Chicken Noodle's travels through
the Homeland...
Tuscany Days 5 - 8

Home Introduction Tuscany - Days 0-4 Portugal - Days 1-5
Portugal - Days 6-10 Portugal - Days 11-14 The Route Home Pictures

Volare! Oh oh! Cantare! Oh oh oh oh!

Day 5

Mugella, Firenze

  • Smurfing all day long
  • Gelati quest
  • The singing chef
  • The greatest Drunk-And-Lost story EVER

Journal Entry

Travelling to Mugello this morning, we went truffle hunting, in search for ingredients for tonight's dinner. We visited Cafaggiolo castle, a Medici summer home, for a tour and fancy lunch. We then travelled to the beautiful city of Florence for a guided tour of its magnificent outdoor sculptures, Ponte Vecchio, and the Duomo. Following a bit of free time, we went for dinner, where we received a cooking lesson and assisted in the preparation of our meal using the truffles found that morning.

The Medicis were a family of Florentine bankers who grew to enormous wealth and, in turn, great political influence. Cosimo il Vecchio, popular among Florentines, unofficially ruled the city and spent much of his wealth patronising the arts. His descendants eventually came to officially rule all of Tuscany, and three members became Pope, but the family's history is riddled with scandal, tyranny, and murder, points all overlooked by the saintly portraits hanging on the castle walls.

Leonardo Da Vincicken

Day 6


  • Lucy! You got some 'splaining to do!

Journal Entry

The tour provided a full day in Florence free to roam as one pleased before returning to Siena in the evening.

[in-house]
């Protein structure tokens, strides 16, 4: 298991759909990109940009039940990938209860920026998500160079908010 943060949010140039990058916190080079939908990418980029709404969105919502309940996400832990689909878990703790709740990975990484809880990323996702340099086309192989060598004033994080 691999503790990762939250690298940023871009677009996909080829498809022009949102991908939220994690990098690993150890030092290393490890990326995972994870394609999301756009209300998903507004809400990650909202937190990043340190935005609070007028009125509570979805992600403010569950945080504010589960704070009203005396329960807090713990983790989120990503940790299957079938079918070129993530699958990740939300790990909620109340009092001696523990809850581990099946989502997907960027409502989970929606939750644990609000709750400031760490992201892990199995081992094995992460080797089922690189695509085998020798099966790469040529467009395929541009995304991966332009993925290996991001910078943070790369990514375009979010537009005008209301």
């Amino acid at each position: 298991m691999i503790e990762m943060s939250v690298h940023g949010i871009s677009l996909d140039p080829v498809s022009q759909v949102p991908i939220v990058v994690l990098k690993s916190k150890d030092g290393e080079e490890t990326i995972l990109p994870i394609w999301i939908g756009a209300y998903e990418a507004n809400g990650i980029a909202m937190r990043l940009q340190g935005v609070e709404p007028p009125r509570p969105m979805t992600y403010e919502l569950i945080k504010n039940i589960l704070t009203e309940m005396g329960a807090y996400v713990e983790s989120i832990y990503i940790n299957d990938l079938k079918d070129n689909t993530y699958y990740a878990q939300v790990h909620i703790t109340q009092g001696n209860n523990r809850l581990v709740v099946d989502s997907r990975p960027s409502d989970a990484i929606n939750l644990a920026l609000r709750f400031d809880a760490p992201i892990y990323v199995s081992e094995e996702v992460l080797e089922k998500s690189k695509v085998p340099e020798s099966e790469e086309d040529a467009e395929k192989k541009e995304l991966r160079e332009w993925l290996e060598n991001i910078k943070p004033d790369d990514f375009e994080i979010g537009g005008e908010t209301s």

I, however, slept.

Michelangelo's 'The Creation of Chicken'

Day 7

Roma, Cittá del Vaticano

  • A painting tells a thousand stories
  • Going through the checklist
  • The Never-Ending Construction
  • Doing as the Romans do
  • Chickyboom a bust

Journal Entry

Returning to Rome, we went on a guided tour of the Vatican Museum, marvelling at its wondrous collection of art, including the astounding paintings of the Sistine Chapel. We used our free time in the afternoon to explore the Colosseum, and visit the old Forum, Piazza Venezia, and the Pantheon. Operatic entertainment was provided at dinner before spending our last night out on the town as a group.

The Colosseum stands in what was the busy centre of Rome. After the city's fall and sack at the hands of the Visigoths, however, the population of Rome dropped from the millions to about 30,000. The people moved away from the ruined city to the reclaimed lands of the Vatican Hill. The old city was left to ruin, and many hard-to-find materials scavenged over the centuries. The Colosseum stood slowly crumbling until Pope Pius IX commissioned to have it preserved. Today, it stands as one of Rome's most popular tourist attractions and symbols of its glorious past.

Oro pro nobis

Day 8

Roma, Cittá del Vaticano

  • God's summer home
  • Poetry in construction
  • Checklist complete

Journal Entry

This was my extra day in Rome, and I spent most of it exploring the marvels of St Peter's Basilica, from Michelangelo's Pietà, to Bernini's Throne of St Peter, to the Vatican grottoes beneath. I visited the mausoleum of Augustus before meeting a few tour members for dinner. We climbed the Spanish Steps before departing Rome for the last time.

St Peter's Basilica is built over the burial site of St Peter, the first Pope of the Catholic Church. On the site, originally a swamp, was the Circus of Nero, where thousands of Christians were martyred. St Peter was buried at the side of the circus in a makeshift graveyard. In 324, Emperor Constantine commissioned a basilica built on the site, which would later be replaced with the current basilica, completed in 1615. The obelisk in the centre of the square used to stand in Nero's Circus, and was one of the only things St Peter could see during his crucifixion.

On to Portugal!

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